The room that was already small was made to feel even smaller by the fact there were already two other families waiting in it. The receptionist had called it a ‘waiting room’ but I was pretty sure that at one time throughout history it had actually been a cupboard.
I clung to the paperwork that the hospital had given to us in one hand and held onto Nick’s hand with the other. I would’ve given anything to be sitting in the main waiting room of the Registry Office. In that room there were two sets of parents waiting with their newborns to register their births. One couple were too engrossed on their mobile phones to notice their baby had woken up and the other couple were arguing about who was the most tired as their baby had kept them awake most of the night. There wasn’t a door attached to our broom cupboard which meant that me and Nick had to overhear this conversation as we sat patiently waiting to register our own daughter’s death.
“What time is your appointment?” the lady opposite asked us. She had a kind face and was waiting just as patiently to register the death of her mother.
“11 o’ clock,” Nick replied.
“Ours is at eleven too?” she frowned.
“And ours,” the family next to us joined in.
“You don’t think we all go in together do you?” the kind lady questioned.
“Maybe we should ask for a discount?” Nick said, “Buy one get two three?”
And we laughed. We really laughed. And in that moment I thought about the irony of our situation. We were the grieving, but we were also the only ones who were laughing. The new parents on the other side of the wall had every reason in the world to be happy, yet they were both ignoring and complaining about what they had been blessed with. And then there was us, a united group of broken hearts finding humour in our loss. Surely it should be the other way around? Surely we should have been huddled together in that small room with tissues in our hands and tears on our cheeks? Because death is by no means amusing.
But I have found that there is a strange humour to be found in grief.
Nick and I have always had a dark sense of humour and maybe this has helped us to get through some of the harder times since losing Evalyn. Maybe we are just fed up with crying and humour has been our way of getting through just one more day? Maybe humour is actually one of the stages of grief that got left off the list? But I have found that humour, for us, has become one of our coping mechanisms.
The morning after Evalyn died, one of our midwives told us that there was a kitchen and lounge area across the corridor that we could use. She told us that it was for our use only and that the kitchen had food and drink we could help ourselves to should we feel hungry. We wandered over, not really wanting to eat but our minds telling us we had to do something. We laughed when Nick pulled the bread from the cupboard and read out the brand.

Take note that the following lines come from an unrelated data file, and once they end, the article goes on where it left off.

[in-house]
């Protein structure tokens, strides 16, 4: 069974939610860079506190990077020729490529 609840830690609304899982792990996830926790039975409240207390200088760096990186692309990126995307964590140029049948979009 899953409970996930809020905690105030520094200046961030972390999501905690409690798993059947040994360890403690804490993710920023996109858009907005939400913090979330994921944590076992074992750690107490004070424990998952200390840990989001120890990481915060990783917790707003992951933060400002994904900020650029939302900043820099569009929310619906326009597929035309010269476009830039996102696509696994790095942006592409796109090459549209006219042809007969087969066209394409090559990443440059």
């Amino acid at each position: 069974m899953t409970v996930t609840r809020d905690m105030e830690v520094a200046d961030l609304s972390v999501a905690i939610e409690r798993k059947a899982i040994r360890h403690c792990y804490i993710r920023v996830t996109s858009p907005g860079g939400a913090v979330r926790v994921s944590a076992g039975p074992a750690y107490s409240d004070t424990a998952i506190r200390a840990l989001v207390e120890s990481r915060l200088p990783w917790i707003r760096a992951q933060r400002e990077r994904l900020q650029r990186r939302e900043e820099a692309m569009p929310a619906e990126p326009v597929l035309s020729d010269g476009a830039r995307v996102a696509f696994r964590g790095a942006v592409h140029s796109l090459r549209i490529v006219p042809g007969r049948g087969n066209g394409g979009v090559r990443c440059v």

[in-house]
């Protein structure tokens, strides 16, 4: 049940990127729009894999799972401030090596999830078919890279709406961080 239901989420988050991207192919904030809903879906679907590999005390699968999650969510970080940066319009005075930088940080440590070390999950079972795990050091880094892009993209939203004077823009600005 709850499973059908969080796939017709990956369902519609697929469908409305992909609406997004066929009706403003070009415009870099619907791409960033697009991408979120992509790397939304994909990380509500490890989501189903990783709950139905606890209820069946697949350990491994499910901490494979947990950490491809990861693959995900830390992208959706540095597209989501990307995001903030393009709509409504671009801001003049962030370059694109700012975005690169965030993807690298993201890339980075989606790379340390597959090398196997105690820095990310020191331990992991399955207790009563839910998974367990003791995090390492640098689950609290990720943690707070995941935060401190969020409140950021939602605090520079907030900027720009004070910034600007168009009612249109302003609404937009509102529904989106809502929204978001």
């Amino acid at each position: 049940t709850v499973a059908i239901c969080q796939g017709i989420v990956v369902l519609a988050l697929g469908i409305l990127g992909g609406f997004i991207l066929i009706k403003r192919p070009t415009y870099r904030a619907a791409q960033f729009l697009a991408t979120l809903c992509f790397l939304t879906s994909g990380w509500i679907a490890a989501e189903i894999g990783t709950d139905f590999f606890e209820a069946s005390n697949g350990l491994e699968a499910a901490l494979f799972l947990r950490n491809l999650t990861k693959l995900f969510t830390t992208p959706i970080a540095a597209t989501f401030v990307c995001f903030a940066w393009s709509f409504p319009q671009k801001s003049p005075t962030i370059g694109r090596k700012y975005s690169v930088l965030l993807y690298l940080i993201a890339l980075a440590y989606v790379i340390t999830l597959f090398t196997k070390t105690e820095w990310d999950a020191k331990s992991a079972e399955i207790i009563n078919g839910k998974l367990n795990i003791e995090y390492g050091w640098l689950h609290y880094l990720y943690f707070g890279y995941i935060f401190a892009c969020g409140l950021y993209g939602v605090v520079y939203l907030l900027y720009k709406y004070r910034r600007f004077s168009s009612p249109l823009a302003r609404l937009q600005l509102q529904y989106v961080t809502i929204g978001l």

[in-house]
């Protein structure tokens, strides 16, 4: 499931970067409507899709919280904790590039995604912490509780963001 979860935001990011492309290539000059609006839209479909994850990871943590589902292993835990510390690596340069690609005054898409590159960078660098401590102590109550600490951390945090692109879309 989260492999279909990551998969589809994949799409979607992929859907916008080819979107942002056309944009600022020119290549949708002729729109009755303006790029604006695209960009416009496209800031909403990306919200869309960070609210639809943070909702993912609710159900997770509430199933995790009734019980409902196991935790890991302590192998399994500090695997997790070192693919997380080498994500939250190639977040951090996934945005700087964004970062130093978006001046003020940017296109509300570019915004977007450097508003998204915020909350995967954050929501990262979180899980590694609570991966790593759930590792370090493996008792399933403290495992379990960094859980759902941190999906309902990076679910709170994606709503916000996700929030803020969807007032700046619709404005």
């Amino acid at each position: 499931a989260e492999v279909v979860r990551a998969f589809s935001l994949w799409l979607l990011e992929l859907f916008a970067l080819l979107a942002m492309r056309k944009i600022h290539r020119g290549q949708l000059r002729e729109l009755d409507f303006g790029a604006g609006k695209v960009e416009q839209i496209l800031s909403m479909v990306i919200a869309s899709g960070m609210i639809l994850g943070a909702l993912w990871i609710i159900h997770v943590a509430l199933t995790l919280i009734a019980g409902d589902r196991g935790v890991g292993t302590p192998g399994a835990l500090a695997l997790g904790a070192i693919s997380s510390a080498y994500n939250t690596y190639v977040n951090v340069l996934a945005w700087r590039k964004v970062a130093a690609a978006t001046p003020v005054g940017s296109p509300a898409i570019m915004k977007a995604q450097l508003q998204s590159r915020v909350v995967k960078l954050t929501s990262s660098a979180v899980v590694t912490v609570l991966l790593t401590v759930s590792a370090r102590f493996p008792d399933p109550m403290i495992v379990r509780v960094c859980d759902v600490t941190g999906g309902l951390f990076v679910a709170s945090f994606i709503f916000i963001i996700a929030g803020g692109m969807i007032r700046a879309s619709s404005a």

I’m not sure who had thought it was a good idea to include this bread in a maternity suite for loss parents, but the irony of it was not lost on us. We didn’t overly find it funny. In 24 hours we’d been told our daughter had died, I’d given birth to her and we’d met her for the first and one of the only times. And now here we were eating Mothers Pride bread! It was hurtful. But it was the first time we had managed the smallest smile since our lives had been turned upside down.
There were other times we found humour in grief. Nick digging up our front garden in the days that followed Evalyn’s death was one of them. Digging up the grass and replacing it with slate and plant pots was always on Nick’s ‘To Do” list whilst on maternity leave. But not having Evalyn at home with us had made the days long, endless and needing to be filled. So, Nick ordered a skip, grabbed a spade and a wheelbarrow and continued to dig up the front lawn. We would laugh about how the neighbour’s would probably think he had lost his mind.
On the day of Evalyn’s funeral, we didn’t want a hearse. It broke my heart to think of her tiny wicker casket almost getting lost in the huge space surrounding it. I also knew that I couldn’t take her myself. I’d always wanted her first journey in our car to be in her babyseat on the drive home from the hospital, not in her casket on the way to her own funeral. In the end, my dad asked if my parents could drive her.
“I can have her on my lap,” he told me, “I’d like to do that for her and for you. And I’ll play her songs on the CD player and we can have a good sing song.”
“Thank you,” I smiled at him.
“We better not get stopped by the police though,” he added, “I’ve never been caught with a dead body in my car!”
“There’s a first for everything,” I told him as we laughed through our tears.
I’ve found that grief can be all consuming. But there have been moments in the past nine months when we have found ourselves perhaps laughing at what might be deemed innapropriate and people might be given the impression that we are doing much better than we actually are or perhaps moving on quickly.
This isn’t the case at all.
But we have to laugh. We don’t have ‘the good times’ of Evalyn’s life to reminisce on and fondly laugh about. When you lose someone before they have had the chance to live, there is only loss. There aren’t memories of a life that were made over the course of time. We look for any humourous moment in our grief and we cling to it and we smile. Smiles and laughter are perhaps one of the strongest weapons to try and defeat it. It doesn’t work every time. But sometimes, it does.
I like to think that if Evalyn does check in on us every once in a while, she sees us smiling. That she sees us trying to be happy.
And for Evalyn, we try.
We really do.